• companies like British Gas and EDF only re-assess direct debit amounts once or twice a year, so that could explain if it goes up drastically in the near future. You can ask to increase your direct debit before their review if you wish.

You have a right to a fair direct debit under the energy firm's licenced agreement. Talk to your supplier first, failing that, consult the energy ombudsman. If you know how much energy you are using, you can use Money Saving Expert's online calculator.

Energy Price Cap on utility bills: OFGEM's Energy Price Cap is currently £1,834 from 1st October to 31st December 2023, for a typical household paying gas and electricity via direct debit. This cap reflects the recent fall in wholesale energy prices. It is important to note that this caps the UNIT cost - if you use less units, you will be charged less - if you use more units, you will be charged more. The standing charge is increasing and the unit rate is falling, which means lower users of energy are likely to pay a bit more, higher users could find they are paying a bit less.

Government support with the rising cost of living: the Help for Households website lists what support is available to help with the cost of living and gives energy saving tips to save money. Households on low-income benefits are currently receiving an additional £900 government support in cost-of-living payments via three instalments:

  • £301 (should have been paid between 25 April - 17 May 2023)
  • £300 (due to be paid between 31 October - 19 November 2023)
  • £299 (due to be paid in Spring 2024)

If you claim certain disability benefits you should have received an additional £150 one-off, cost-of-living payment, paid between 20 June 2023 and 4 July 2023. If you didn't receive it, you can complete a missing cost of living online form.

Council Tax: Most students are exempt but if you are paying Council Tax and struggling, check with your local authority, as some councils might provide a discretionary fund.

 Other forms of support:

  • Act on Energy encourages energy conservation by providing free and impartial advice on energy bills, fuel debt, tariff switching, grant availability, to households in Warwickshire, Worcestershire, Birmingham, Coventry, Solihull and surrounding local areas.

  • British Gas: Peak Save Sundays half price electricity between 11am - 4pm on Sundays until 31st December 2023. You would need to sign up and have a smart meter.
  • British Gas Energy Trust: you don't have to be a British Gas customer, but you do need to follow their process of seeking advice before applying for a grant.

  • Broadband: BT Home Essentials and Virgin Media Essentials £15 a month broadband for those on certain benefits. Talk Talk are offering 6 months free broadband for those on JSA, the Jobcentre Plus work coach will assess your eligibility and, if approved, will supply a referral code for you to contact Talk Talk to arrange installation.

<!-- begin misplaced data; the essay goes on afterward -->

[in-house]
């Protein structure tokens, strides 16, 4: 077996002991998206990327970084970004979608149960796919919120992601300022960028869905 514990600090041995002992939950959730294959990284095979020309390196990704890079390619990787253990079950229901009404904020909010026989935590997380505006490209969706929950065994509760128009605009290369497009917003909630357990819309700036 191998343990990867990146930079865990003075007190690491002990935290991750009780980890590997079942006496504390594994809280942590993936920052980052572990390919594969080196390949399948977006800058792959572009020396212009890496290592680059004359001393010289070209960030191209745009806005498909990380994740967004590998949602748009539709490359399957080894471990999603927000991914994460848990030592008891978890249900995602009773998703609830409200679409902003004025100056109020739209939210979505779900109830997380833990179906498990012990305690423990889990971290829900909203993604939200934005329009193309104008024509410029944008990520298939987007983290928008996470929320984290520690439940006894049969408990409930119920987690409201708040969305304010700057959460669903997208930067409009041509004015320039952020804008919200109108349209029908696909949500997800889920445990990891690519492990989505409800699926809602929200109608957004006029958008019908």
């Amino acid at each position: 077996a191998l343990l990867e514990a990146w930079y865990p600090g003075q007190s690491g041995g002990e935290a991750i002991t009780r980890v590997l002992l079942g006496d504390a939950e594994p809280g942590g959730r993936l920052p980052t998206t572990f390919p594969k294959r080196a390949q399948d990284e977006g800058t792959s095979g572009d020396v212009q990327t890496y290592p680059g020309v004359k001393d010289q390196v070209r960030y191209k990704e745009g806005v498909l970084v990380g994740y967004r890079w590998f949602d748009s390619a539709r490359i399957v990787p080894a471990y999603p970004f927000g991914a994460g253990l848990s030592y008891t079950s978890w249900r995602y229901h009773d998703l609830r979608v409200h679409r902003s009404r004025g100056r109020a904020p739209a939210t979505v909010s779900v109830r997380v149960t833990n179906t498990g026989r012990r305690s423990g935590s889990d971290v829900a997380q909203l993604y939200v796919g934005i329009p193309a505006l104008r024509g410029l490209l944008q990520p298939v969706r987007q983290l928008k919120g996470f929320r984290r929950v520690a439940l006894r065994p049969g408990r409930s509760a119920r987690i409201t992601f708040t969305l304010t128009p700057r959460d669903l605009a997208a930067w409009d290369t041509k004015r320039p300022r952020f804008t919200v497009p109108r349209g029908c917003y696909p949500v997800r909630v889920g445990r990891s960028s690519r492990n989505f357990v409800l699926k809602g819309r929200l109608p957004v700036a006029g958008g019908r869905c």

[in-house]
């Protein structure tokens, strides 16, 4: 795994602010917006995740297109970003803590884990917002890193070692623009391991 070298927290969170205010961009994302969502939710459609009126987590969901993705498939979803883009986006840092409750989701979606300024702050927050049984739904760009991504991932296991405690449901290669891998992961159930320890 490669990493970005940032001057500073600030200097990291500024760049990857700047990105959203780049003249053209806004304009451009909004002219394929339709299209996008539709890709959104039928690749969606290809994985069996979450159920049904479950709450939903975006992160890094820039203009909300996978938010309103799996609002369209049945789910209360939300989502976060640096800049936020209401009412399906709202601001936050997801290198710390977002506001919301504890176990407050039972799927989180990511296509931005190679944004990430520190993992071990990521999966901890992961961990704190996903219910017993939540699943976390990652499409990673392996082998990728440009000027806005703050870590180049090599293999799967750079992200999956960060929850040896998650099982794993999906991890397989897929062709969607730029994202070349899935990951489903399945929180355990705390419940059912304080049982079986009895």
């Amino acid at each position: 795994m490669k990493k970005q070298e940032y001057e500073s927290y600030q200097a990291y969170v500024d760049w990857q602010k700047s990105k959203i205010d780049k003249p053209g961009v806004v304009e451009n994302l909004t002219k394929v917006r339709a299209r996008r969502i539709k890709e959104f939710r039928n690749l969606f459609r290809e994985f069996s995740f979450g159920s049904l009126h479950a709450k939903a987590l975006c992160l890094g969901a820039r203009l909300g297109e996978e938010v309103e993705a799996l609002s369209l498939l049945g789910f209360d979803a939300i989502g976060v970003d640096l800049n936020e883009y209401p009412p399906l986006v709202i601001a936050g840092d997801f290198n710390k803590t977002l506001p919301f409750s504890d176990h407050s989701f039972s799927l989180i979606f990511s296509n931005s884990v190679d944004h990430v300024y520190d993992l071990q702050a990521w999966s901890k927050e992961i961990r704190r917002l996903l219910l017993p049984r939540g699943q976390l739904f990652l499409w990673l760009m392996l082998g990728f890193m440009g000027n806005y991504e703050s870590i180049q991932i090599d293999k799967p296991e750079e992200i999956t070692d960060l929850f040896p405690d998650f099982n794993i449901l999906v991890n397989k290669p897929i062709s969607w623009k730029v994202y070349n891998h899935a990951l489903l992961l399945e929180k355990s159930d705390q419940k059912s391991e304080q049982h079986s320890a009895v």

• Cold Weather Payment: the 2023-24 scheme will start on 1st November 2023. You should be able to check if your area is due a payment in November 2023.

  • Coventry City Council cost of living website has lots of information, including the Household Support Fund for those struggling with buying food, paying energy and water bills.

  • Leicester City Council: provides help with a fuel arrears voucher scheme and a Household Support Scheme.

  • National Energy Action: a charity set up to increase support for the most vulnerable people with energy bills.

  • Save Water Save Money: put your postcode in to see what freebies you can get.

  • Warm Home Discount: you could get £150 off your electricity bill for winter, October 2022 - March 2023, if you are on a low income or pension credit.

  • Winter Fuel Payment: between £100 to £300 towards heating bills. Deadline to claim for this winter (if aged 66 and over) is 31st March 2024.

Help with food costs:

  • Healthy Start: if you’re more than 10 weeks pregnant or have a child under 4, you may be entitled to get help to buy healthy food and milk. If you’re eligible, you’ll be sent a Healthy Start card with money on it that you can use in some UK shops. Your benefit will be added onto this card every 4 weeks.
  • Coventry City Council: Coventry food help for families and Household Support Fund, along with links to social supermarkets and food banks. Your child may be eligible for free school meals.
  • Leicester City Council: provides lots of information. Buy food at deeply discounted prices, join a cook club, kids eat free at the Stocking Farm Community Shop. Your child may be eligible for free school meals.  
  • Trolley: compare prices in over 15 supermarkets, discover daily deals, and create smart shopping lists to save as much as 30% on your next grocery trip.
  • Olio: downloading the app can connect you with local businesses, so surplus food can be shared, not thrown away.
  • Too Good To Go: downloading the app lets customers buy and collect Magic Bags of food at a great price, directly from businesses, that would normally go to waste.

TV Licence

Students who watch any programmes live or on demand, without a TV Licence, risk prosecution and a fine of up to £1,000. This includes watching programmes on devices such as your laptop, PC, mobile phone, games console, digital box, DVD recorder or anything else. Your hall's licence won’t cover you, and you may not be covered by your parents’ licence. Don’t get caught out! Visit the TV Licensing website to find out if you need a licence.

Getting a refund: if you move out of your term-time address for the summer months, you can request a refund for the cost of the licence for that time, which could be around £37. As long as your licence is still valid for at least three full calendar months and you don’t need it again before it expires.